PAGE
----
Thursday, December 4, 2014

I Have To Get Tougher

I have to get tougher about this farming business.  2013 caught me off guard and I lost money.

Losing money farming is not unusual but when you've really never lost at this game before, it can wake you up.  It woke me up.

What I did wrong is I planted one farm to corn and never priced it.  At planting, I never dreamed corn would go to $3 but it did.  I was distracted for sure but that's no excuse.  Either you are farming for profit or you are not.  I farm for profit but I let my guard down.

I got complacent, money was fairly easy to make farming the past ten years, at least for me.  Everything I spent returned a dividend.  This year it did not.

We made our most money on soft red winter wheat this year and you know how poor that market has been.  I have a lot of interest in our excellent non GMO soybean seed so it may make up some of the difference.  Our loss is in corn and even if I had priced it early, I would not quite made back what we invested in it.

Even if I hadn't planted corn or gambled and sold my production before planting, I would not have broken even.  Inputs were just too high priced this year for the returns.  This is with really good yields, too.

It is impossible to show a profit for corn for 2015 also.  I wonder how much that will affected planted acres.  It really doesn't matter what you plant next year, nothing is very promising.

I hope this all turns around for the young guys because we need them.

No one can work for a loss very long, though.



  1. It would have been a good year to raise some chickens with your own corn to get more value out of it! I didn't know it went as low as $3, but that's why I'll never grow crops for the commodity market, not much control on intrant prices or on commodity prices, it's in trading and processing that the biggest profit lays, not farming, especially when everyone happens to have planted the same crops on a given year. You need to be a BTO and to have a great accountant to make it work at these prices...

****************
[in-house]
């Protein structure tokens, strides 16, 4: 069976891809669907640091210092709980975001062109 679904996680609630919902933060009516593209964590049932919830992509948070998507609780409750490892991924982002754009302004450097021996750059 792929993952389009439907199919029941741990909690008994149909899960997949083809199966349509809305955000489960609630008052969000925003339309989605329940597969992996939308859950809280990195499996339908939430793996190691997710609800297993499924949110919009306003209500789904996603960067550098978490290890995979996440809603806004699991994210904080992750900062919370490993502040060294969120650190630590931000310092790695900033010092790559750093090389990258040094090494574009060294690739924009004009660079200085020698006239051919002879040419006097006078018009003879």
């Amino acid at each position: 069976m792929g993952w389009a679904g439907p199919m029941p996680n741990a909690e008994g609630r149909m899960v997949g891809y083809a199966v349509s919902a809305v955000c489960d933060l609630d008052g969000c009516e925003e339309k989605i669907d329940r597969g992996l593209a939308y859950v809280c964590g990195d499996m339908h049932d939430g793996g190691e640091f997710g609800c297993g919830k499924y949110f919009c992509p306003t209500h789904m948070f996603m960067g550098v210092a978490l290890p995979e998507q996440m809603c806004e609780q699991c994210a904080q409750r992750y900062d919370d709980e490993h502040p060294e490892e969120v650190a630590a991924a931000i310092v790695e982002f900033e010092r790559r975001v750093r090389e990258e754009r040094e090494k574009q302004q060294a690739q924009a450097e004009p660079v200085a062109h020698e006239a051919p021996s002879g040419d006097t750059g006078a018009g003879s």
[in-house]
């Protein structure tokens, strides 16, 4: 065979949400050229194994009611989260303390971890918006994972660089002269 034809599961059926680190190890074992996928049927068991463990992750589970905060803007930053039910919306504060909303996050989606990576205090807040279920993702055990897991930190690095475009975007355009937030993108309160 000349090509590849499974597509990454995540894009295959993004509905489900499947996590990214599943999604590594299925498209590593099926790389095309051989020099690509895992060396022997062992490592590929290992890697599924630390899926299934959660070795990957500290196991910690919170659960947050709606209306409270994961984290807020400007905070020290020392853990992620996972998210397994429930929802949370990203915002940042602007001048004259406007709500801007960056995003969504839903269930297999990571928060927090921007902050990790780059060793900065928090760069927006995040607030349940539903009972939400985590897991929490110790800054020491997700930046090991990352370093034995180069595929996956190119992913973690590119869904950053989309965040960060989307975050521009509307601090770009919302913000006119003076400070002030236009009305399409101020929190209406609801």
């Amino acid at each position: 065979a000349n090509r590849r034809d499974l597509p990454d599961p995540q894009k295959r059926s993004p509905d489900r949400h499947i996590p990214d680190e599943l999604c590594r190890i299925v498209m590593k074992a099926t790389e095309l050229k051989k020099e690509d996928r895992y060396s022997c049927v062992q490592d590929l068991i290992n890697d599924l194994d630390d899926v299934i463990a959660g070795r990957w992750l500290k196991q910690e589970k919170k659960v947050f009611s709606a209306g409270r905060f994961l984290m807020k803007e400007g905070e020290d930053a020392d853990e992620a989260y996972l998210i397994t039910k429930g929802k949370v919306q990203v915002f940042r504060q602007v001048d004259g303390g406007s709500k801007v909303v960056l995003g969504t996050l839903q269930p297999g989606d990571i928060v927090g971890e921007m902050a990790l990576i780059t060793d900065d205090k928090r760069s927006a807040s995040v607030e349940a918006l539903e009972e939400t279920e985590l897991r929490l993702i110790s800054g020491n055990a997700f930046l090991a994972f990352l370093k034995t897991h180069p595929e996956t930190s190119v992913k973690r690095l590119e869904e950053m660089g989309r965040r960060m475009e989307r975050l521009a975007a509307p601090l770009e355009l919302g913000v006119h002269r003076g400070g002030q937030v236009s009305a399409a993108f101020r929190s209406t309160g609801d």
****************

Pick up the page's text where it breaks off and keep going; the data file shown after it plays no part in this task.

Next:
I know they say working the land is a privilege, but I hope you'll get paid for enjoying this privilege in 2014, not have to pay for it like in 2013!

  2. I never fell in love with chicken farming. I don't think my mother did either but she made a good living from her 500 chickens. She is the queen chicken farmer I know of. I hated scooping her poop.

    Here is some wise words from my friend Bill

    Loosing money farming one or two years in succession is not all that bad a situation as long you have a few good years before the bad years, And we do not spend during the good years as if tat is the new way.

    A farmer down the road, with mostly rented land, had a real good year. So he put in a new kitchen for the family. Bought new equipment, and then went to the local bank for operating money.

    Bank turned down the loan for a lack of character.
    Fellow was perplexed as he had all the new collateral.
    Banker mentioned he had enough money from the good year to self finance the next years crop with a little extra left over.

    Lack of character.

    Another was turned down for an operating loan because he had bought a nice new Pick Up with all the whistles and bells.
    Same banker mentioned that an operating loan was not designed to make GMAC payments.

    Both farmers made some adjustments and are doing well 20 to 30 years later.

    In the past there were a number of older farmers that ate beans and corn bread when money was tight.

    On NAT it is interesting to read so many making plans to keep from paying income taxes. It is not unusual for farmers Here NOT HAVING TO pay income taxes. Fact is TEXAS were not a farmer friendly State I would be working for wages in town.

    Now in the 1880's my Great Grandfather was raising wheat. Then wheat was bringing $2 a bu. He was farming with Oxen and thrashed the wheat by hand.
    Then the Western Homestead Land came into production & the wheat was bring $0.25 a Bu. They shifted to dairy and did ok. Fact half his boys were in to dairy business and the youngest daughter married into a dairy family.
    Now most of that dairy land is all urban.

    Realistically if I had not spent most of my adult life flying around inside a B-52 I would be pumping gasoline at the local air port.

    Who knows what life will bring.

    Bill Wilson